Black Duck History
The favorite 'joint' in Westport where everyone goes for drinks, burgers, seafood and steaks...
The Black Duck Cafe also has a history... a rich one.
When Peter Aitkin started racing boats in the seventies, naming his boat The Black Duck was an easy choice. The fastest rum runner boat from the twenties, The Black Duck had a rich history from which to draw.
Years later, when he opened his first restaurant, there was no question that the retired boat would pass the name to his new venture. Now, so many years later, The Black Duck Cafe is a mainstay in Westport life.
Read a little history about the origin of The Black Duck.
The Night They Fired on The Black Duck.
“We had a load of liquor on board all right and we was making headway speed through the fog, coming into Narragansett Bay when they started shooting. No warning, just started shooting that machine gun into the wheelhouse.” ...
Fifty Years Later, Peter Aitkin Races in The Black Duck.
It's now the 1970's and racer, Peter Aitkin, who has his place in the National Power Boat Association's Hall of Fame named his boat, one of the most successful in power boat racing history, The Black Duck after the historic rumrunner boat.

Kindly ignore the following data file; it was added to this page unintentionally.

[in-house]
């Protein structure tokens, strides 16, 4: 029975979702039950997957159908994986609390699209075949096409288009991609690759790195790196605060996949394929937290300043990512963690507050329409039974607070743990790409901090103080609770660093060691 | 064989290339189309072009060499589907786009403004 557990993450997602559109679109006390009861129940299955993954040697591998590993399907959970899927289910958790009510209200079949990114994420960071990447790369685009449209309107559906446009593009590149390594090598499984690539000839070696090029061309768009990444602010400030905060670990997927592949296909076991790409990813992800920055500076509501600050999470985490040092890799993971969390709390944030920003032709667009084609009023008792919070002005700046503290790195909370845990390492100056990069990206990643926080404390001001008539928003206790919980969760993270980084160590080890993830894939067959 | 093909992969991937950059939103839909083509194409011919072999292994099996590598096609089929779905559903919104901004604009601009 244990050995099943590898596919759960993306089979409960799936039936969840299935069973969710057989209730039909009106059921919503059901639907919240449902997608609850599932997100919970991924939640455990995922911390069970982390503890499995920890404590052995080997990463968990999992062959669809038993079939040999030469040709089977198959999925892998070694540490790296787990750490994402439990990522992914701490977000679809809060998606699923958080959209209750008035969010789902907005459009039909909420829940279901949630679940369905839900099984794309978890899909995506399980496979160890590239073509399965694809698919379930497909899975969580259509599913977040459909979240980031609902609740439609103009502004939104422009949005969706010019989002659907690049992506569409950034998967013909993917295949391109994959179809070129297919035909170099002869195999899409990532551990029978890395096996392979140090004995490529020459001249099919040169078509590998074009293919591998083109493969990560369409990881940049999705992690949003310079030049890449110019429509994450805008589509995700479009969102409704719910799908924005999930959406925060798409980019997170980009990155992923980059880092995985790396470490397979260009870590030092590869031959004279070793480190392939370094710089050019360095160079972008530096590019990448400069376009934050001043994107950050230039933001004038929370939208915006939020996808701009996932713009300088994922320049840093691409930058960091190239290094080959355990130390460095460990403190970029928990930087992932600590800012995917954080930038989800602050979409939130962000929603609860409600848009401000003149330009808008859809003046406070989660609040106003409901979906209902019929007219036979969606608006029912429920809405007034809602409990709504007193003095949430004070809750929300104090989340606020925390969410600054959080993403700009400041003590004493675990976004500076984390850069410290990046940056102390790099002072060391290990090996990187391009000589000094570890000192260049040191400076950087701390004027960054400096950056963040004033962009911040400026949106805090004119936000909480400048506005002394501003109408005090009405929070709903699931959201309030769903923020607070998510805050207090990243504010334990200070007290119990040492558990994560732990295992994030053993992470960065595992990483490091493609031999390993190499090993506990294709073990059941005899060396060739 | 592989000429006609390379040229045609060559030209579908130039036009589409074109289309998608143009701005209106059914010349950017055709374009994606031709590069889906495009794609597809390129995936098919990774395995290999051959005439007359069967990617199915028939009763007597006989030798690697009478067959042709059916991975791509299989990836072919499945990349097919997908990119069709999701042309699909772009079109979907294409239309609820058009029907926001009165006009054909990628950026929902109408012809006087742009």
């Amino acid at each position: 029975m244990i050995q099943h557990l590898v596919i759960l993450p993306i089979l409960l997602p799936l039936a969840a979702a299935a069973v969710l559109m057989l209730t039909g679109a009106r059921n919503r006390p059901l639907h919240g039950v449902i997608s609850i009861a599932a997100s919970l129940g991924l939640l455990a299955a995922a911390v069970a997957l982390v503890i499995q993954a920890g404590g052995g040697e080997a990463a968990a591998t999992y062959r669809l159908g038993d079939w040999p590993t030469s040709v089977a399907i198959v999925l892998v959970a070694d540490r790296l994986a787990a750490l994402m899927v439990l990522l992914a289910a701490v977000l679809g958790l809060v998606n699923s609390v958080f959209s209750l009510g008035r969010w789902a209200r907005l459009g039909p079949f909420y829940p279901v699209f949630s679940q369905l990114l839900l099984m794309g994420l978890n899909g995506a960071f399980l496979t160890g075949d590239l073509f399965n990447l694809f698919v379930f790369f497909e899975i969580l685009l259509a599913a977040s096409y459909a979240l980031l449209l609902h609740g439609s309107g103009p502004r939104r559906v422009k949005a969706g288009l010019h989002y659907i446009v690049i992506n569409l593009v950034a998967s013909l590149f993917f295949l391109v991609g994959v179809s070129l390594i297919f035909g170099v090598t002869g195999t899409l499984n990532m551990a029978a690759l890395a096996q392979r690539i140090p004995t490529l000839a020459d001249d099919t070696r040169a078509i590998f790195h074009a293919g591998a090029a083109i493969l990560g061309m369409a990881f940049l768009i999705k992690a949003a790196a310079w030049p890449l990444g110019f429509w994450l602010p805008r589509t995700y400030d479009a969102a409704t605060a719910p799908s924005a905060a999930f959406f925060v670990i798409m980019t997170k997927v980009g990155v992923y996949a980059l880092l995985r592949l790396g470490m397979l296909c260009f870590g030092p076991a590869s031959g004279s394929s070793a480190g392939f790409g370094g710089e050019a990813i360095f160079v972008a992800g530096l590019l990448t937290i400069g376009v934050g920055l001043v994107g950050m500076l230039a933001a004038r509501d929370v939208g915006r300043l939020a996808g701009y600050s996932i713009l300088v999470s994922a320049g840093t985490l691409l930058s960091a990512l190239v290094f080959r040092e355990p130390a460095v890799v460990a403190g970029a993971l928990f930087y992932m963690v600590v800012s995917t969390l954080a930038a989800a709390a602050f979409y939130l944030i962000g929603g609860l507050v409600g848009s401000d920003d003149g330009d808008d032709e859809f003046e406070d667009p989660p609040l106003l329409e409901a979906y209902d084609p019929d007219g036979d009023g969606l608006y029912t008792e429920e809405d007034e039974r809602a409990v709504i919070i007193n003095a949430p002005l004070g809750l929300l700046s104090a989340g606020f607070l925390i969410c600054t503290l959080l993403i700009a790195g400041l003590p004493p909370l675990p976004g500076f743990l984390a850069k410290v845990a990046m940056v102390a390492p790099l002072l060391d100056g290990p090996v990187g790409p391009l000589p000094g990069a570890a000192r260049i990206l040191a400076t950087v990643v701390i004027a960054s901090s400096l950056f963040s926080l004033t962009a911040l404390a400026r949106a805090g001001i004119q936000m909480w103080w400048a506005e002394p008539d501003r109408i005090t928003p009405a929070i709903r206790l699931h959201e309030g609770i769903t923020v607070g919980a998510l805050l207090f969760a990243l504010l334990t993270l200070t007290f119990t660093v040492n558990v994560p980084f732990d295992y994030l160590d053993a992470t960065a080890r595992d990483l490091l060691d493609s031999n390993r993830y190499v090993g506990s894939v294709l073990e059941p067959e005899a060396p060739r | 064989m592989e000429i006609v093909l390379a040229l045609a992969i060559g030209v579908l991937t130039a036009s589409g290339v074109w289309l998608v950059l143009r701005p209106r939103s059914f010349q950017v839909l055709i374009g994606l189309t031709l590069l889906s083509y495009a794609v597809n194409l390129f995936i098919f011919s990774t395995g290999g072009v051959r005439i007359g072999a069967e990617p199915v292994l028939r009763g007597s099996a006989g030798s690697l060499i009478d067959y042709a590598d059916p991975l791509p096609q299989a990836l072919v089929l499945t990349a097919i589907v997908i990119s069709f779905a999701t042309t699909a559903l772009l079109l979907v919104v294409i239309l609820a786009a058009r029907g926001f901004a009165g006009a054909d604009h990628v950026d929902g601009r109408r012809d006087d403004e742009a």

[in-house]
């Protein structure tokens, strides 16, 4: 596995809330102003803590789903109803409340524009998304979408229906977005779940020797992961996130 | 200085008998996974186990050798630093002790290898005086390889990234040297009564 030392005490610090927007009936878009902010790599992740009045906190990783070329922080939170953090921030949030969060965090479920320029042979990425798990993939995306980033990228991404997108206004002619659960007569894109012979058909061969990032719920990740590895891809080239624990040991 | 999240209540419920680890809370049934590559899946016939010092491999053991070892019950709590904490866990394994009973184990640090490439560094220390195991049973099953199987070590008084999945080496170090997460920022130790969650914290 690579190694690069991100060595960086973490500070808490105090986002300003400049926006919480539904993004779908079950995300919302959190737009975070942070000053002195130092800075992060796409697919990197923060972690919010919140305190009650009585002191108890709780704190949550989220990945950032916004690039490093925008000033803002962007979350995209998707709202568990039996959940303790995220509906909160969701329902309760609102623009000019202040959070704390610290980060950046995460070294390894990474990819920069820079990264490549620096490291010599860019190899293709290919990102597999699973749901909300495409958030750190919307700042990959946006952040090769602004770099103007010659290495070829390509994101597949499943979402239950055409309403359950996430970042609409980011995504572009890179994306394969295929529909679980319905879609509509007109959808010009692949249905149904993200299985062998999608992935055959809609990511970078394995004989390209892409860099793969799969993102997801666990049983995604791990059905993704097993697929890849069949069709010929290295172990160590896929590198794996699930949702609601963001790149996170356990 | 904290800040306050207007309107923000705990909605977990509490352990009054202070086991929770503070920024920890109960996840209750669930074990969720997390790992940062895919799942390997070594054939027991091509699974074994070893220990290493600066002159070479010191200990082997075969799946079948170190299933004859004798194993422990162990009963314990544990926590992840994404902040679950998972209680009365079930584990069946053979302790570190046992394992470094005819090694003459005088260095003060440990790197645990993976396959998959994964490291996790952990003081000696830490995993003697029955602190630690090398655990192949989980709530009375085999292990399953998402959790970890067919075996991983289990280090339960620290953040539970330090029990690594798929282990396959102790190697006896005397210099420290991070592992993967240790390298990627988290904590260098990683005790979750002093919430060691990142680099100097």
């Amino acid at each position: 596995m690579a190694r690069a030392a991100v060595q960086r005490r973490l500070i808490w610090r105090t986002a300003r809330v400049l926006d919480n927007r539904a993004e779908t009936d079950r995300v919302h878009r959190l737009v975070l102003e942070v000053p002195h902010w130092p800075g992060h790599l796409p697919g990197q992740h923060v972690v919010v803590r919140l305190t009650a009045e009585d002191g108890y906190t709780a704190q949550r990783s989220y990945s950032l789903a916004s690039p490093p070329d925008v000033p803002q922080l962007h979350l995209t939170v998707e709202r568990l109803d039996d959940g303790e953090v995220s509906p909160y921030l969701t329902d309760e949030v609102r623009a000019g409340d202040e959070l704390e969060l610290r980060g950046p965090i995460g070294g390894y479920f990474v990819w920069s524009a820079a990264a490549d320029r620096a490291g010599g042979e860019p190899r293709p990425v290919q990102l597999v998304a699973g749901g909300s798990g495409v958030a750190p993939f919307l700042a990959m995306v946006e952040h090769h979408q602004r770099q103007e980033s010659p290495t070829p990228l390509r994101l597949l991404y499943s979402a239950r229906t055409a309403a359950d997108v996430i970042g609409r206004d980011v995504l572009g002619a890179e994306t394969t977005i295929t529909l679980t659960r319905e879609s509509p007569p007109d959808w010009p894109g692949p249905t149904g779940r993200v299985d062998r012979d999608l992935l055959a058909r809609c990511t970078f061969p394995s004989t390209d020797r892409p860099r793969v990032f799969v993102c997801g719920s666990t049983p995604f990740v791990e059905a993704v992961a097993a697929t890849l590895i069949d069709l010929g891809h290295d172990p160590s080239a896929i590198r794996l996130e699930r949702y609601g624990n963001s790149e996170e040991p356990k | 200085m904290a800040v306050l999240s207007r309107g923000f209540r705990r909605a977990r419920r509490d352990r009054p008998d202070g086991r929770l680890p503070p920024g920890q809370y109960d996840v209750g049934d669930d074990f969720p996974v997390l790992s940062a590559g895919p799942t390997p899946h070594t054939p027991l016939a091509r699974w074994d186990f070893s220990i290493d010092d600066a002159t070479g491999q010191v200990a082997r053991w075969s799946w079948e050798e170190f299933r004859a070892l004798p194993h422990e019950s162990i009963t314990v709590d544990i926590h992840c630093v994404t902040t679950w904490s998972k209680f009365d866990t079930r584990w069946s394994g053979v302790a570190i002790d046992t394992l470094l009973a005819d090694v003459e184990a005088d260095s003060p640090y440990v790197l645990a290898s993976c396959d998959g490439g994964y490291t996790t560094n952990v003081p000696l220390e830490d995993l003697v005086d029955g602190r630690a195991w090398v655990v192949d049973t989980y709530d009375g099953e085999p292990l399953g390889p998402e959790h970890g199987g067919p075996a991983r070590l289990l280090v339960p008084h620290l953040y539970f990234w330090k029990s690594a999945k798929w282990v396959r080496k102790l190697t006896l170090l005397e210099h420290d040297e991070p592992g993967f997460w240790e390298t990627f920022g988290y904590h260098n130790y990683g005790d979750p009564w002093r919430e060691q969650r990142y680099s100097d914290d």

This is what we call a rich history...
The Black Duck Rum Runner.
It was December 29th, 1929 when the feds opened fire on The Black Duck without warning. “Killed my first mate and mechanic. I jumped over the side,” said Charles Travers, rumrunner and skipper of the infamous prohibition era-fastest boat, The Black Duck. Charles was a big man with a shock of white hair—tall, broad-shouldered and powerful-looking even in his later years. “We had a load of liquor on board all right and we was making headway speed through the fog, coming into Narragansett Bay when they started shooting. No warning, just started shooting that machine gun into the wheelhouse.” He held up his left hand. The middle finger was gone above the second knuckle and there were scars on both sides of his hand where a bullet had passed clear through. He studied it for a few seconds. "When the machine gun stopped, I crawled back in the boat and took off, out to sea.” His face darkened. “I radioed back in that I had a man all shot up but he still alive. But the bastards held me offshore for an hour and he died at my feet.” The man was Charles's brother, Johnny Goulart. "I was bleeding bad and after an hour I couldn't wait any longer so I brought the Duck back into the harbor and headed for the (Coast Guard) cutter. I figured if they was going to finish me off they'd do it then.”
“For months The Black Duck had shown its heels to frustrated Coast Guard pursuers. Boatswain Cornell, who headed the team to fight rum running, had not taken it well. The one time Cornell actually forced the Black Duck to heave to, his search turned up nothing. But Cornell had been heard to warn the Black Duck's captain, Charles Travers, that ‘someone' might fire into his boat someday.”
Copyright 2001© —Keith Bettencourt is the Great Nephew of Charles Travers and wrote this article for the web at: